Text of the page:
The (Latest) Revival of the Thousand and One Nights

This year, Alf Layla w Layla (One Thousand and One Nights) is being rediscovered. This time, with an eye to freedom.

From time to time, of course, we forget the wealth of Alf Layla w Layla, and remember only the sex and stereotypes. But their power has fed Arabic literature for generations: Taha Hussein and Tawfiq al-Hakim, for instance, chat with Shahrazad in their collaborative “The Castle,”a conversation recently re-mixed by Magdy al-Shafee.

But the Shahrazad figure has generally been spurned by contemporary writers, particularly women. (Poet Joumanah Haddad, for instance, recently killed her.) As Hanan al-Shaykh told the Guardian:

…she used to feel quite dismissive of the tales, and was rankled when book critics began to call her the “new Shahrazad”. She explains: “Shahrazad to me was a cliche! She accepted that she was a prisoner of the king, she was very passive. I thought, ‘I am modern, I am not like her.'”

But then al-Shaykh read the originals.

And so, years later, the gifted Lebanese novelist became the author behind an epic production of One Thousand and One Nights. The production is being staged by Tim Supple with a cast of 25 actors from Syria, Egypt, Morocco, Algeria, Tunisia, and Lebanon. It’s scheduled to appear at this year’s Edinburgh Festival after debuting in Toronto earlier this year. The production didn’t shy from the Nights‘ sexier aspects, featuring rubber penises and straightforward sexual content. Actors and al-Shaykh also saw it with post-Jan 25 eyes, re-seeing the relationships between subject and ruler.

Also, for English-language readers: A Thousand and One Nights got a new translation last year, from Malcolm and Ursula Lyons, which was a runner-up for the 2011 PEN translation prize, announced last week.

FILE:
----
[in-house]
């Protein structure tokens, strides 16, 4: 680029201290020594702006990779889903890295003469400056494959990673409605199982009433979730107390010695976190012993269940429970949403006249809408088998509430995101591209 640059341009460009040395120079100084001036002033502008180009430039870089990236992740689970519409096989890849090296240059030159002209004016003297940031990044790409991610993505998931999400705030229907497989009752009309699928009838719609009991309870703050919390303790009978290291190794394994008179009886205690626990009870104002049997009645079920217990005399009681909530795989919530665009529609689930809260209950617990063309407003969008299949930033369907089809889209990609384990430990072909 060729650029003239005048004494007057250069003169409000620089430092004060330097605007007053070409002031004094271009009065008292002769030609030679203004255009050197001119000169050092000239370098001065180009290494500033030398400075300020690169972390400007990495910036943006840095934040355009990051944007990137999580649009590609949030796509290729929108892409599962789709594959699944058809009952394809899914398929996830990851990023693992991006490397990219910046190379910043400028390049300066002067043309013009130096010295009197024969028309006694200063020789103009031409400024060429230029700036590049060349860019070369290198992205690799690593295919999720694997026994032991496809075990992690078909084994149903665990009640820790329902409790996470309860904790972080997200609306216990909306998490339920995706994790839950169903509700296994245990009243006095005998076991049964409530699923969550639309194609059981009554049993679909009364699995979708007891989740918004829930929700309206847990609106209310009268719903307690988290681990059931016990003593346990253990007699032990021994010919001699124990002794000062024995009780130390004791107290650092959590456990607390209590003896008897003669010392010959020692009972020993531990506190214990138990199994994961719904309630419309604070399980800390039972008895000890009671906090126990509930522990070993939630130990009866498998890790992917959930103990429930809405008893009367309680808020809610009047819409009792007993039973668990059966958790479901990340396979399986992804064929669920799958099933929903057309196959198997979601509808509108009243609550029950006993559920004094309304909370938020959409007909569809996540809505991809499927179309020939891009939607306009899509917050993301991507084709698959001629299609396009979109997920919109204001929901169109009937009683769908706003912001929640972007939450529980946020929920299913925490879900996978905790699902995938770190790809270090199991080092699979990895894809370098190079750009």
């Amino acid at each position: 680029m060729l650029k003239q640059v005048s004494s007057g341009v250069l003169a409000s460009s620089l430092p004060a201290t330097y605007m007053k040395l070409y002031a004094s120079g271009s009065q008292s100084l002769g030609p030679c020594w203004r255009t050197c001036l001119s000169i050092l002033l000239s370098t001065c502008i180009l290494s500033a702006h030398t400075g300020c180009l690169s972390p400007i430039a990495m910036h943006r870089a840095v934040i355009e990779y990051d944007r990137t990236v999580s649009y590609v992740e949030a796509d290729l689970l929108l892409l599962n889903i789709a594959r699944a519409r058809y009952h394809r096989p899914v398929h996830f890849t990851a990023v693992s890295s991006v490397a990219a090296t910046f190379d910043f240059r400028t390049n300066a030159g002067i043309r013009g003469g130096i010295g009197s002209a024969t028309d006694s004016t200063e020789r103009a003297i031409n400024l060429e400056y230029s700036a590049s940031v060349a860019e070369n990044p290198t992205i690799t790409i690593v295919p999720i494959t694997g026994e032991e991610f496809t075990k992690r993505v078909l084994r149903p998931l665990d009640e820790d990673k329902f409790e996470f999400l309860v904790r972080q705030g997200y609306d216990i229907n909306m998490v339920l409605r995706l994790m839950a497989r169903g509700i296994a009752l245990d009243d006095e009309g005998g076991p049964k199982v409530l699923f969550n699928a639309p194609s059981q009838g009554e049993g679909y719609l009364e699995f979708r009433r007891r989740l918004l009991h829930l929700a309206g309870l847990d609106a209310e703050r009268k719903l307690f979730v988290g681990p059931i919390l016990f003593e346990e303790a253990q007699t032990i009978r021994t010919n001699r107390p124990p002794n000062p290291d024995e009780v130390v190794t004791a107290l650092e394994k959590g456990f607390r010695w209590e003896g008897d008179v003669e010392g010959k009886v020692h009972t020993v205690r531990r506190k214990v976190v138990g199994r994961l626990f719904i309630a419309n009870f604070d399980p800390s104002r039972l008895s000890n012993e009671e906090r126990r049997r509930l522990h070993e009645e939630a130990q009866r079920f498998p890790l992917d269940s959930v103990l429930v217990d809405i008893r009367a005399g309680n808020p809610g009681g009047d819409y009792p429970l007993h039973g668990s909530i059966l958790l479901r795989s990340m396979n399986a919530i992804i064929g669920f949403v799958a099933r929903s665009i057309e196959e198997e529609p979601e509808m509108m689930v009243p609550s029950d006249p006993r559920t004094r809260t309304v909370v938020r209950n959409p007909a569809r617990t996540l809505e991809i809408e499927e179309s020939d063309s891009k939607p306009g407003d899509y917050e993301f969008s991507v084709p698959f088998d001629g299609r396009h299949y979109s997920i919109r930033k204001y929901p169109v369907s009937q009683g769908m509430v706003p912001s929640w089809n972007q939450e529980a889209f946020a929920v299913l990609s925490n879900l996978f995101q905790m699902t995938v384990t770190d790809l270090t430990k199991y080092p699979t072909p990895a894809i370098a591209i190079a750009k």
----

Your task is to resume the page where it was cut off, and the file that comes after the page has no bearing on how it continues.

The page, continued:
And, since it’s his centenary, we’ll finish with Naguib Mahfouz on Alf Layla w Layla:

Besides the Qur’an, heroic epics formed my literary style. I remember reading Antara Hamza al-Bahlawan and other stories at an early age. Then I read the stories of the pre-Islamic Arabs and their wars. I was greatly affected by them. Then the Thousand and One Nights, with their unparalleled richness. Their density of detail and the sheer brilliance of the plot make them important narratives in human literature. Although their effect extended to European and other literature, their effect on us was greater because they emerged from this land and are infused with our Arab heritage.

Still, the Thousand and One Nights have a bad reputation. When we were young, we only read abridged versions—all the explicit scenes were censored. I later read the complete version. The tales express all the dreams that human beings share, yet some people have given themselves the right to confiscate parts of these dreams.

When Gabriel Garcia Marquez’s novels were described in terms of magical realism, I immediately thought how appropriate that was to the Thousand and One Nights. This is where we must look to find the beginnings of magical realism. The stories combine reality and fantasy, truth and invention as no other narrative had done before. Perhaps non has been so successful since, either.”

Want to listen to the stories as they once enchanted al-Shaykh on the radio? Zeinobia is posting installments again this year.

And, yes, numerous forces have tried to ban the Nights. One of them here in Cairo.

Also, on The Guardian: Al-Shaykh writes about her relationship with The Nights.